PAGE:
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Not counting the numerous times we have dinged or skipped off the bottom, twice we were stuck and had to really work to get off, Old TeaKettle Creek and the Bohemia in the Cheasapeak. I know the spelling is terrible...It happens...
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Old 31-10-2010, 09:56   #59
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LMAO, blaming cows for grounding........ who ever heard of a range that included a cow. Was there any rum left?

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Old 31-10-2010, 12:00   #60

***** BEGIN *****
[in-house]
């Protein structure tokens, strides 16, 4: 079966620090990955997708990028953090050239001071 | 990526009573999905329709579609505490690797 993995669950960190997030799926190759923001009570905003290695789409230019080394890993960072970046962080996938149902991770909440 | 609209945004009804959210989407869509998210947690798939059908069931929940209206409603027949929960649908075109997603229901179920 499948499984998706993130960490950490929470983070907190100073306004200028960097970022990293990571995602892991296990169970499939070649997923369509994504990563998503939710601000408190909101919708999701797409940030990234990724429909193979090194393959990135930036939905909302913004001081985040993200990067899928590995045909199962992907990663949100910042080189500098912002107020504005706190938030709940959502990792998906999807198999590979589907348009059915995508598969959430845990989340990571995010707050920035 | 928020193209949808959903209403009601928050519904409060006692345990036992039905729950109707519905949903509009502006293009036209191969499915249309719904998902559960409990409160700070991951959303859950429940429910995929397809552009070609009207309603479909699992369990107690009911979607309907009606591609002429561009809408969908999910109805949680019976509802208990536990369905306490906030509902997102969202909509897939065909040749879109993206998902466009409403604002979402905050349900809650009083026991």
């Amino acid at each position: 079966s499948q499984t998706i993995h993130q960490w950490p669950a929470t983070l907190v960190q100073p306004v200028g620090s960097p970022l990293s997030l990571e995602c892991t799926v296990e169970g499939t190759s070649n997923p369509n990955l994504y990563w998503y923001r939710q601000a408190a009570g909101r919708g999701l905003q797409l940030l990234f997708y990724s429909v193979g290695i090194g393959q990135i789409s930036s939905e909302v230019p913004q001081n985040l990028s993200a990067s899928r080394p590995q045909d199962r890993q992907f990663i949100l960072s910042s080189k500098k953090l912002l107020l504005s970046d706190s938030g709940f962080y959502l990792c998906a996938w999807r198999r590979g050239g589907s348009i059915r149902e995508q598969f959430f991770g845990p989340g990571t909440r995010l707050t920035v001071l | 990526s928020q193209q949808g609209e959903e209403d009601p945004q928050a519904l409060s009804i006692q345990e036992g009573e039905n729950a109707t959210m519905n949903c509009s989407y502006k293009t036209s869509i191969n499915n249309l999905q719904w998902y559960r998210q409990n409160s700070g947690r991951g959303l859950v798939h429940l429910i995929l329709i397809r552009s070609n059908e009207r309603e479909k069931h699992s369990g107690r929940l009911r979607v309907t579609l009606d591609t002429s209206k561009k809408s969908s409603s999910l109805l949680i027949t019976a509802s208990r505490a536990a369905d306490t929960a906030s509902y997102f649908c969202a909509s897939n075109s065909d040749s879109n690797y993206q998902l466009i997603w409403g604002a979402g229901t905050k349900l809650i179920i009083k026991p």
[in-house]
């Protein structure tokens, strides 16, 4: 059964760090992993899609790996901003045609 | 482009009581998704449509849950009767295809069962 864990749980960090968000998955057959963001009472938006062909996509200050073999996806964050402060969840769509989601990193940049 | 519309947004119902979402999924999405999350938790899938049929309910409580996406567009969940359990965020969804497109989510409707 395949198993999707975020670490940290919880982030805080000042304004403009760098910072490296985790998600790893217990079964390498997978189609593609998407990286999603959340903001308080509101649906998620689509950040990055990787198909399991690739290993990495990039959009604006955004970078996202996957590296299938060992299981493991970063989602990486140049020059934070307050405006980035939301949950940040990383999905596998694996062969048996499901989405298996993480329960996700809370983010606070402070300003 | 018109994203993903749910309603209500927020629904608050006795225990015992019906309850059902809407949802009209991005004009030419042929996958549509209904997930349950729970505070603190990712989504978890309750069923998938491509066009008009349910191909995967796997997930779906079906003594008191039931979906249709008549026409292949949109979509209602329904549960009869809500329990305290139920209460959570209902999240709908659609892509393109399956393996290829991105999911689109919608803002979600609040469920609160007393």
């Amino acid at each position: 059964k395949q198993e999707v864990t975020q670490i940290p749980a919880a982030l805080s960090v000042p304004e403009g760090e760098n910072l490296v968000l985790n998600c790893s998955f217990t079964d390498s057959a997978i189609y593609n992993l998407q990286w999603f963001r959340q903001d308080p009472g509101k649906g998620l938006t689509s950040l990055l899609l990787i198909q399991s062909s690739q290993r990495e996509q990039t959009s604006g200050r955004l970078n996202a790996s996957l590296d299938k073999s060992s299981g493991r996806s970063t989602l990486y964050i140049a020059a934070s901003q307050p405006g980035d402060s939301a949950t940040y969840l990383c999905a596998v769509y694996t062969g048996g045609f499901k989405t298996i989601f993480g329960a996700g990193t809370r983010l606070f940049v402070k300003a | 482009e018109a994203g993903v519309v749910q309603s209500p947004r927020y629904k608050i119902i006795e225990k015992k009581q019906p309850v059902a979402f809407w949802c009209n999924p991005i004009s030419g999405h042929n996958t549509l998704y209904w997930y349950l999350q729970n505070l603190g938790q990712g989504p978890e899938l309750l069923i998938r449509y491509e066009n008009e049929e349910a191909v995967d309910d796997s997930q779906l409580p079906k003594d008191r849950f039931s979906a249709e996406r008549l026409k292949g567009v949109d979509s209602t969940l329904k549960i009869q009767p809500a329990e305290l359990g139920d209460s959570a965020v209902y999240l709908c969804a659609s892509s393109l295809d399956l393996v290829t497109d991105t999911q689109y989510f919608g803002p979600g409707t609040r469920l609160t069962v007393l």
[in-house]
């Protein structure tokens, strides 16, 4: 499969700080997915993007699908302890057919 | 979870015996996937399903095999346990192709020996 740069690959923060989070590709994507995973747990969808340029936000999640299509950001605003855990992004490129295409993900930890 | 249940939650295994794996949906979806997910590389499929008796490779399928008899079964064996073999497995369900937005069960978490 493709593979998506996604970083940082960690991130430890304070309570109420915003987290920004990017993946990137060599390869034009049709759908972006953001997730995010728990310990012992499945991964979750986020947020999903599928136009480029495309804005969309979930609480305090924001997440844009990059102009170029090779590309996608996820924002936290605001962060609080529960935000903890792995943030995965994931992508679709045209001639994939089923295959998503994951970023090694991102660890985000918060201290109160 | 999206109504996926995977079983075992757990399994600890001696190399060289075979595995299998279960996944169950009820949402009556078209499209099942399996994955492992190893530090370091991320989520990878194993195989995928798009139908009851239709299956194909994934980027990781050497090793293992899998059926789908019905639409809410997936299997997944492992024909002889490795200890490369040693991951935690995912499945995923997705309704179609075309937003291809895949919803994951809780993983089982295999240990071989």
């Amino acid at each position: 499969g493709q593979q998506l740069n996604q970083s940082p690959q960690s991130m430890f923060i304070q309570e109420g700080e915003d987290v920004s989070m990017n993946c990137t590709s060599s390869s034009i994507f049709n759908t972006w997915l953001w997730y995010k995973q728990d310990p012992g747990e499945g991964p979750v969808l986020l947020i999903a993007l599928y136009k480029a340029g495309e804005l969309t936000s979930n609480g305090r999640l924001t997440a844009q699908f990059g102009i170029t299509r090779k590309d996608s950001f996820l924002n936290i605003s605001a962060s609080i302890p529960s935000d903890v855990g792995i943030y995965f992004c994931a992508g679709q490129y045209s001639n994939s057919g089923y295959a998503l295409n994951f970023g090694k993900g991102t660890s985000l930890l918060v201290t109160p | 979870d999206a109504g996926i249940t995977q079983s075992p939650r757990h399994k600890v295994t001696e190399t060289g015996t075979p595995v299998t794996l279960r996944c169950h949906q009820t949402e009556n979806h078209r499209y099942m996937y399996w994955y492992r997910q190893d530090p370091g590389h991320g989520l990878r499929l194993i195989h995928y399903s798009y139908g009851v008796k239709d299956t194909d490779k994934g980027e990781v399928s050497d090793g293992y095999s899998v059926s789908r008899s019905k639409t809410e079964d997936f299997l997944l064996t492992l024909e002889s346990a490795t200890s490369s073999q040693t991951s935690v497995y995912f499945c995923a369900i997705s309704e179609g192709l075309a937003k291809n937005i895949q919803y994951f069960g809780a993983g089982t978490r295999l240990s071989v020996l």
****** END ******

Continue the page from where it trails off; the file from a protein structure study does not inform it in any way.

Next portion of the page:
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Coming thru Nassau on our first trip to the Exumas gathered around the pool of the marina asking quesitons of cruisers who were cruising back up. One cruiser asked me if we have run hard aground and I replied not so we couldn't get off within a few minutes. He said, "you will!" and laughed. Several days later we headed down to Norman from Nassau to beat a front coming in the following week. According to Pavlidis' book, Norman Pond is a good hidey hole! Entered Norman Pond as the sun was setting (bad time) and ran aground inside of the entrance about 5 seconds before I saw the "marker" on the beach (read the book). Spent an hour and half kedging but by 7:30 we figured we were there for the night. It wasn't scarey, it was worrisome & interesting. Our big fat wing keel kept the boat from tilting. around 11:00 the water was below the seacock on the head. By 6:00AM we started to move and by early morning were anchored in 12' of water a few feet from our sandbar! We ran aground in another spot "on Norman Pond" but just waited for the tide to float us off. It was a good place to be during a strong front coming from the west and eventually got out of there (with a little help from a fishing boat). Just adds to the experience.